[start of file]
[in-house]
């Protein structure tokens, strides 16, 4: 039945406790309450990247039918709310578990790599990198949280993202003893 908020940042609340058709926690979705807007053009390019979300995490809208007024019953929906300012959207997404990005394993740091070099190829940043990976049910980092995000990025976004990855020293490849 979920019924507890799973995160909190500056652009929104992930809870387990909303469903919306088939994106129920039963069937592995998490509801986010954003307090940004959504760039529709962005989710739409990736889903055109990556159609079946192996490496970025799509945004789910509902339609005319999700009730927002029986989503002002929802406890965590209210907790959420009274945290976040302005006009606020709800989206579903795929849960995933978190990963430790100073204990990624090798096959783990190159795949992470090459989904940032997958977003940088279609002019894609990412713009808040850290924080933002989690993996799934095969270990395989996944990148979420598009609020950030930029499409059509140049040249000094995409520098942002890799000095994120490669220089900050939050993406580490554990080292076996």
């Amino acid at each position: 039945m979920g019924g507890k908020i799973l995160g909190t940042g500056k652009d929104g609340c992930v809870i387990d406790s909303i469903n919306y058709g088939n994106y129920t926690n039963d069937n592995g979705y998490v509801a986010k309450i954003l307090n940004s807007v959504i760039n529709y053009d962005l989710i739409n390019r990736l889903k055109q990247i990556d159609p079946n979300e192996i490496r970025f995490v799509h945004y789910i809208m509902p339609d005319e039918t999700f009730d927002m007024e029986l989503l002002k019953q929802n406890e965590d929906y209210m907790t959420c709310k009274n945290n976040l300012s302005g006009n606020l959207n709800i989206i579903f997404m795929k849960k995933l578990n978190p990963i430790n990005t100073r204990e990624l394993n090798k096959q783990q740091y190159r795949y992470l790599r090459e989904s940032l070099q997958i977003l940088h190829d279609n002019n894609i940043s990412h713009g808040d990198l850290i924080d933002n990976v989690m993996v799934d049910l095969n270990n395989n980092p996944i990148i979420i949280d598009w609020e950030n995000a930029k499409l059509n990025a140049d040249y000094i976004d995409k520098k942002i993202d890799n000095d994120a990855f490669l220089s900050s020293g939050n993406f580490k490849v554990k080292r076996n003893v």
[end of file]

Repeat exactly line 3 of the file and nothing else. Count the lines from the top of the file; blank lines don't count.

């Amino acid at each position: 039945m979920g019924g507890k908020i799973l995160g909190t940042g500056k652009d929104g609340c992930v809870i387990d406790s909303i469903n919306y058709g088939n994106y129920t926690n039963d069937n592995g979705y998490v509801a986010k309450i954003l307090n940004s807007v959504i760039n529709y053009d962005l989710i739409n390019r990736l889903k055109q990247i990556d159609p079946n979300e192996i490496r970025f995490v799509h945004y789910i809208m509902p339609d005319e039918t999700f009730d927002m007024e029986l989503l002002k019953q929802n406890e965590d929906y209210m907790t959420c709310k009274n945290n976040l300012s302005g006009n606020l959207n709800i989206i579903f997404m795929k849960k995933l578990n978190p990963i430790n990005t100073r204990e990624l394993n090798k096959q783990q740091y190159r795949y992470l790599r090459e989904s940032l070099q997958i977003l940088h190829d279609n002019n894609i940043s990412h713009g808040d990198l850290i924080d933002n990976v989690m993996v799934d049910l095969n270990n395989n980092p996944i990148i979420i949280d598009w609020e950030n995000a930029k499409l059509n990025a140049d040249y000094i976004d995409k520098k942002i993202d890799n000095d994120a990855f490669l220089s900050s020293g939050n993406f580490k490849v554990k080292r076996n003893v």